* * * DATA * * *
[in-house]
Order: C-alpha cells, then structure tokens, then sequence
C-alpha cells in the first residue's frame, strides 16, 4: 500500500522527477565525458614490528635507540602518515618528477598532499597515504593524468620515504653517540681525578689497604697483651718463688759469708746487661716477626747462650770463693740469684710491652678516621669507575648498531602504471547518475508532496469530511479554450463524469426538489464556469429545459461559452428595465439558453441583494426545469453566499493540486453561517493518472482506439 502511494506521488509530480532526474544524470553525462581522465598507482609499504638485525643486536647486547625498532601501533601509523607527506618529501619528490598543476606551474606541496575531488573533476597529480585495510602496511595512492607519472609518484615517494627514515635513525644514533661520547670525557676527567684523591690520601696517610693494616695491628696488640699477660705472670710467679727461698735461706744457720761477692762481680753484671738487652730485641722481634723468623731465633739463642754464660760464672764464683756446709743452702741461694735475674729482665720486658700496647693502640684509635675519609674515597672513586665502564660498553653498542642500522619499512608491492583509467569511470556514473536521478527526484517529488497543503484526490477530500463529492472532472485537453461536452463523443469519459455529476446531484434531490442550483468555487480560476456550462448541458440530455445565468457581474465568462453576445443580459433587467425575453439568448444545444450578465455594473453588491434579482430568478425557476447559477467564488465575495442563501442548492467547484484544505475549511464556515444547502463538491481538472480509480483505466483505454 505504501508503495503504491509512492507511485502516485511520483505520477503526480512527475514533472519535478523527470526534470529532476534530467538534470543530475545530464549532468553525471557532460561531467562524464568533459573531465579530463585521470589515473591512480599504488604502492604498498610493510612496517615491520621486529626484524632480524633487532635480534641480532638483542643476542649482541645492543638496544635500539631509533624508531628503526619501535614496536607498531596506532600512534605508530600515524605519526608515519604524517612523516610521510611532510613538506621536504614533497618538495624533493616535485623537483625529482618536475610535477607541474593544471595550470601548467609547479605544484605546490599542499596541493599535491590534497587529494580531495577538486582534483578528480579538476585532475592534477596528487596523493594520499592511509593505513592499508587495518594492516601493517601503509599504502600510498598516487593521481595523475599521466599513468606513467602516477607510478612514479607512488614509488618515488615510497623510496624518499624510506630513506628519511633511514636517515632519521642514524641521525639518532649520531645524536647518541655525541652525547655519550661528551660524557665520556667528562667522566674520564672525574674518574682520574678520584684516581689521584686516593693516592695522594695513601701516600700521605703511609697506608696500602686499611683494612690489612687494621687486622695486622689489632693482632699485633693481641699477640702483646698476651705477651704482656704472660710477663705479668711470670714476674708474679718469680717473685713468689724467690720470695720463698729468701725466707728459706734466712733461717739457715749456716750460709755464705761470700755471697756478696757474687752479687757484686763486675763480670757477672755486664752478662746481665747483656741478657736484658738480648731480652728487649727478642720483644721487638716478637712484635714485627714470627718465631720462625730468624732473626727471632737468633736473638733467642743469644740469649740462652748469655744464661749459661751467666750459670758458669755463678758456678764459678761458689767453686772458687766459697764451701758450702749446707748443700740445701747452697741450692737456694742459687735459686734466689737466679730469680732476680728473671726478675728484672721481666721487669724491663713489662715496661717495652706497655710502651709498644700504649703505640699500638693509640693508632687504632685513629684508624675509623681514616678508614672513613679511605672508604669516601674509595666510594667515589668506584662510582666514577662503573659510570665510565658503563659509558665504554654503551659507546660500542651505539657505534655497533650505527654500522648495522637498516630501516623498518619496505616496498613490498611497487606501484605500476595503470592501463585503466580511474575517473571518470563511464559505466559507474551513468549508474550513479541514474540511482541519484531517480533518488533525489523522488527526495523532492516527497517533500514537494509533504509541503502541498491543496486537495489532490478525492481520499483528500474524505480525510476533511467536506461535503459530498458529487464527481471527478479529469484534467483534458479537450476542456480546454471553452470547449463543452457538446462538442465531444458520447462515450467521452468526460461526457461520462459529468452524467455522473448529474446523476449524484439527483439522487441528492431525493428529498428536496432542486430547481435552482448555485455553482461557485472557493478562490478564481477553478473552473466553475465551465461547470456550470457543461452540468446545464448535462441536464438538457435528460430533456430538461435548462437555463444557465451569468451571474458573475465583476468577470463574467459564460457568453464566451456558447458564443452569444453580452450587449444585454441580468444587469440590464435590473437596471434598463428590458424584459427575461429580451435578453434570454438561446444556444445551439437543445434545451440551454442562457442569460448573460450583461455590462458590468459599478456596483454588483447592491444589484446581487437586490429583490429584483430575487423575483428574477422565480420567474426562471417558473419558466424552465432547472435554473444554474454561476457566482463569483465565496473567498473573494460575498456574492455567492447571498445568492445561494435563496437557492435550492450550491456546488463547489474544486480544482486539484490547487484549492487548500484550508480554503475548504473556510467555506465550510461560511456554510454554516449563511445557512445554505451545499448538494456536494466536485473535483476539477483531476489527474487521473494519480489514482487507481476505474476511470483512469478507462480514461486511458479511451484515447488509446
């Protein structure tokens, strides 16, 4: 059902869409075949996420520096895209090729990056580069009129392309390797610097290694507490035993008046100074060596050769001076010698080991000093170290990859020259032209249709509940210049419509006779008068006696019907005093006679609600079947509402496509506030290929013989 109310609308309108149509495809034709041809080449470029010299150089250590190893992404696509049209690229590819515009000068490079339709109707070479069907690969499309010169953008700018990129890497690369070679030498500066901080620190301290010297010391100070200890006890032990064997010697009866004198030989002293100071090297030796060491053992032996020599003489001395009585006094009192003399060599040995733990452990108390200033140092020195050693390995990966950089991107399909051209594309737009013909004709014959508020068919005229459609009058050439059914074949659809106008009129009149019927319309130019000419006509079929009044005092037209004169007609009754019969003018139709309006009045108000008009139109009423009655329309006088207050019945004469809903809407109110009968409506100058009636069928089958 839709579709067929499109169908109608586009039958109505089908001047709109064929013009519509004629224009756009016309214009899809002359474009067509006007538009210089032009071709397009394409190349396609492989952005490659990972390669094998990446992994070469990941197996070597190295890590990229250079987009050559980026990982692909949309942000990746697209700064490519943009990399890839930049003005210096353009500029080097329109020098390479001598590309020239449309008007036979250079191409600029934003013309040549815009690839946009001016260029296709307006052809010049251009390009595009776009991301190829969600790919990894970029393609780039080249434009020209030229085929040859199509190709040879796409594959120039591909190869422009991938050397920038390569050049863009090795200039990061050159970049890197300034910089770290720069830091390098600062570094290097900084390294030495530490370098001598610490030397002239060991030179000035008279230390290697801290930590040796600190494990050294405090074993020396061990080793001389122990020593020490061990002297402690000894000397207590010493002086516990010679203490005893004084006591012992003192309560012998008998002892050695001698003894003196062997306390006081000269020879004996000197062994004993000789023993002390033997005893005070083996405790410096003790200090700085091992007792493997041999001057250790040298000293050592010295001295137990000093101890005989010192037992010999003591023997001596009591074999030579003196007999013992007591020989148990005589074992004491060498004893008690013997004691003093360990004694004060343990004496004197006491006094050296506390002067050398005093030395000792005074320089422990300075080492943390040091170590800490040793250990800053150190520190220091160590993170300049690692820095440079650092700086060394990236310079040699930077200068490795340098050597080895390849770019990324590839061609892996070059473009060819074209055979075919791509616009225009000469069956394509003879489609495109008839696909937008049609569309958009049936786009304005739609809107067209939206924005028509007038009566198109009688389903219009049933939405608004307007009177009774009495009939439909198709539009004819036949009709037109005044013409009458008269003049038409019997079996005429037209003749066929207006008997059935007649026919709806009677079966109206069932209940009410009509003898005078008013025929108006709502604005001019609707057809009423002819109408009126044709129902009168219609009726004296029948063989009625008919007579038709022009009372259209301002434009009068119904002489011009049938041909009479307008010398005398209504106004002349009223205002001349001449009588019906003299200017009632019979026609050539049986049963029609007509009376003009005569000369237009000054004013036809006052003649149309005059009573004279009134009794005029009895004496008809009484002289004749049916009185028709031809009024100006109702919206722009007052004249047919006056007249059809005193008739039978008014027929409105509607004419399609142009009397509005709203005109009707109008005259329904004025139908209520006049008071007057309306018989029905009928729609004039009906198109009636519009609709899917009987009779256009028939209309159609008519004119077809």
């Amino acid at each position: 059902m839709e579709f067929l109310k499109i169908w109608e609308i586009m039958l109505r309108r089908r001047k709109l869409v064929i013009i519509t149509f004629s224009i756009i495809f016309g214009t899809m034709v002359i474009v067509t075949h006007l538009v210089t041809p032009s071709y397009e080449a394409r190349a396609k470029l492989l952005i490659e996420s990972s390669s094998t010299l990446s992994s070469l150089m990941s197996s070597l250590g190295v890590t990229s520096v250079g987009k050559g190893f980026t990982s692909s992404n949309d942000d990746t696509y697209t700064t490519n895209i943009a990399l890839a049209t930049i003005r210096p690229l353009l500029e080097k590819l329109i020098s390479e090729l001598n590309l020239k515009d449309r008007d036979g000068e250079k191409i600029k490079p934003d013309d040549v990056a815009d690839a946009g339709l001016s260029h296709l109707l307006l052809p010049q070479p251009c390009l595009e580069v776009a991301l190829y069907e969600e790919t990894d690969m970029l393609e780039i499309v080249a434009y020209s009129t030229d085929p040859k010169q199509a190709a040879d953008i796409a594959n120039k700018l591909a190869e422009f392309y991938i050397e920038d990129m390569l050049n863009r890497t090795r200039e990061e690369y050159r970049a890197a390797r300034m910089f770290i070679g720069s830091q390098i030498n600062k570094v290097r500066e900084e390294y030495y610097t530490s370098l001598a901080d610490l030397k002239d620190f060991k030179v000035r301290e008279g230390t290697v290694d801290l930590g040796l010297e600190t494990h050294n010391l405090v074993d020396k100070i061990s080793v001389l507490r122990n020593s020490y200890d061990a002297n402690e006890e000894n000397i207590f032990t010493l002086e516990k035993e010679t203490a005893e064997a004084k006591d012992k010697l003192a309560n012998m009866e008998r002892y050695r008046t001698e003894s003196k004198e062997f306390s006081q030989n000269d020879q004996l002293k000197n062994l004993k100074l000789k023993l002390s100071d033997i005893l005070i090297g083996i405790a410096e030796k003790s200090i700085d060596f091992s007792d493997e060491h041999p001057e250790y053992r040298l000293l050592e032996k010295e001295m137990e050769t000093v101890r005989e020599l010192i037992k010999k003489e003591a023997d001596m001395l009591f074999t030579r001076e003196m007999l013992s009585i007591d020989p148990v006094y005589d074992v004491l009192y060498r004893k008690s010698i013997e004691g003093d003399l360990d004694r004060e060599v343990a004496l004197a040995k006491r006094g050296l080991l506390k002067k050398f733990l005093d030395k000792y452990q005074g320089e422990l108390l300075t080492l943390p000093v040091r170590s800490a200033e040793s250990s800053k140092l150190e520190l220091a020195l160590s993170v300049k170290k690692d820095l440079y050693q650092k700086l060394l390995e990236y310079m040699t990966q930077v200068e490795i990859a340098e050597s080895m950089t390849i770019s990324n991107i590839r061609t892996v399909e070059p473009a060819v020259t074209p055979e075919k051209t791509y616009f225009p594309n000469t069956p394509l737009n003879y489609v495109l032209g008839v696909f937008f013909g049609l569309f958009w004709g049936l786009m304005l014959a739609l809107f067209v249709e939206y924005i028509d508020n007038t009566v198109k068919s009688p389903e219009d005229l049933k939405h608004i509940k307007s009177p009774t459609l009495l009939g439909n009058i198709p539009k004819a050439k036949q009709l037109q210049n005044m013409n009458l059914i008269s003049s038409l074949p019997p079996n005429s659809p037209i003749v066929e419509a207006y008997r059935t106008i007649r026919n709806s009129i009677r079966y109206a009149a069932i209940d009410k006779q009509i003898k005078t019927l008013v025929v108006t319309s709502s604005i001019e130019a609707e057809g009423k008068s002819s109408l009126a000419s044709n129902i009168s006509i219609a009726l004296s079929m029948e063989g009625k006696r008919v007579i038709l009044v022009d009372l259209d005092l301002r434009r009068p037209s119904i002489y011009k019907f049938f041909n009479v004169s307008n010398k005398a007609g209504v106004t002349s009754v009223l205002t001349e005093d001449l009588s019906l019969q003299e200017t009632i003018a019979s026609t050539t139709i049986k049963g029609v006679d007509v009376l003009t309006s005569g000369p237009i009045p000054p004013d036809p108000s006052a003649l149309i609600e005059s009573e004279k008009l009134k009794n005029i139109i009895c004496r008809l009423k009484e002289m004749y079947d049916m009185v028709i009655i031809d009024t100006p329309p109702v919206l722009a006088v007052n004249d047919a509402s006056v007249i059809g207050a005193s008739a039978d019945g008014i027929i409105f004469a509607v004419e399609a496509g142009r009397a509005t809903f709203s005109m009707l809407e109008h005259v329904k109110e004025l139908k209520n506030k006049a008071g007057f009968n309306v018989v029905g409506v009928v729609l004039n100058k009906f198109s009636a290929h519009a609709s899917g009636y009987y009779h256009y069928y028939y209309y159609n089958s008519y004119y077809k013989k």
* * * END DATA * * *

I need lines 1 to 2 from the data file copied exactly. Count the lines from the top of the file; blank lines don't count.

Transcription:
[in-house]
Order: C-alpha cells, then structure tokens, then sequence